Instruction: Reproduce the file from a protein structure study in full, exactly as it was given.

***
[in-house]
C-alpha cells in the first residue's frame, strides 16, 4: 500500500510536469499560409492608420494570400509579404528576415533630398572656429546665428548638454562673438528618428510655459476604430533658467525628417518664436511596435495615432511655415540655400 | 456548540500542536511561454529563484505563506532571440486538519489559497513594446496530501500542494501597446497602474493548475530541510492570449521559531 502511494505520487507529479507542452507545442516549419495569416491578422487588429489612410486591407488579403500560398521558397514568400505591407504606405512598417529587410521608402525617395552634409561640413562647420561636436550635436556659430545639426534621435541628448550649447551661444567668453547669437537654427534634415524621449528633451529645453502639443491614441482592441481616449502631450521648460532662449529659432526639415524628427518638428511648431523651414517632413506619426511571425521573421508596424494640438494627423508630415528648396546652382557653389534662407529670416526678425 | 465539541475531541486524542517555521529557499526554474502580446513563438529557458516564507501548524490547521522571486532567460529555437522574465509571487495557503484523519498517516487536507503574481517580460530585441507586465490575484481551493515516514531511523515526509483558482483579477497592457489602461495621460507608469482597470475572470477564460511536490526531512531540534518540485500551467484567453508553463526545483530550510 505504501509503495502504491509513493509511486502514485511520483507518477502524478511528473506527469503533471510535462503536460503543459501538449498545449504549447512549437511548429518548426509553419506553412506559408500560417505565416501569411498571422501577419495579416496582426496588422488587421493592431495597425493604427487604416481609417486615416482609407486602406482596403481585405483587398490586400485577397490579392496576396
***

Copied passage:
[in-house]
C-alpha cells in the first residue's frame, strides 16, 4: 500500500510536469499560409492608420494570400509579404528576415533630398572656429546665428548638454562673438528618428510655459476604430533658467525628417518664436511596435495615432511655415540655400 | 456548540500542536511561454529563484505563506532571440486538519489559497513594446496530501500542494501597446497602474493548475530541510492570449521559531 502511494505520487507529479507542452507545442516549419495569416491578422487588429489612410486591407488579403500560398521558397514568400505591407504606405512598417529587410521608402525617395552634409561640413562647420561636436550635436556659430545639426534621435541628448550649447551661444567668453547669437537654427534634415524621449528633451529645453502639443491614441482592441481616449502631450521648460532662449529659432526639415524628427518638428511648431523651414517632413506619426511571425521573421508596424494640438494627423508630415528648396546652382557653389534662407529670416526678425 | 465539541475531541486524542517555521529557499526554474502580446513563438529557458516564507501548524490547521522571486532567460529555437522574465509571487495557503484523519498517516487536507503574481517580460530585441507586465490575484481551493515516514531511523515526509483558482483579477497592457489602461495621460507608469482597470475572470477564460511536490526531512531540534518540485500551467484567453508553463526545483530550510 505504501509503495502504491509513493509511486502514485511520483507518477502524478511528473506527469503533471510535462503536460503543459501538449498545449504549447512549437511548429518548426509553419506553412506559408500560417505565416501569411498571422501577419495579416496582426496588422488587421493592431495597425493604427487604416481609417486615416482609407486602406482596403481585405483587398490586400485577397490579392496576396